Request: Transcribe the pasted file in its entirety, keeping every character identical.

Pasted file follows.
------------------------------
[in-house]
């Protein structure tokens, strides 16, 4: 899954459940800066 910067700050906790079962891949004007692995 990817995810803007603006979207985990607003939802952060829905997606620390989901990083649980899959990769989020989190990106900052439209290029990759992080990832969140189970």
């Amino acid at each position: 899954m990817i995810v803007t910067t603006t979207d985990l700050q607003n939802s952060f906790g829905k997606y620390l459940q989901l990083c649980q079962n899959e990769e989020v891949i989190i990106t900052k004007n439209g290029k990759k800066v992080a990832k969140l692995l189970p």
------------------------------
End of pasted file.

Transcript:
[in-house]
């Protein structure tokens, strides 16, 4: 899954459940800066 910067700050906790079962891949004007692995 990817995810803007603006979207985990607003939802952060829905997606620390989901990083649980899959990769989020989190990106900052439209290029990759992080990832969140189970």
């Amino acid at each position: 899954m990817i995810v803007t910067t603006t979207d985990l700050q607003n939802s952060f906790g829905k997606y620390l459940q989901l990083c649980q079962n899959e990769e989020v891949i989190i990106t900052k004007n439209g290029k990759k800066v992080a990832k969140l692995l189970p």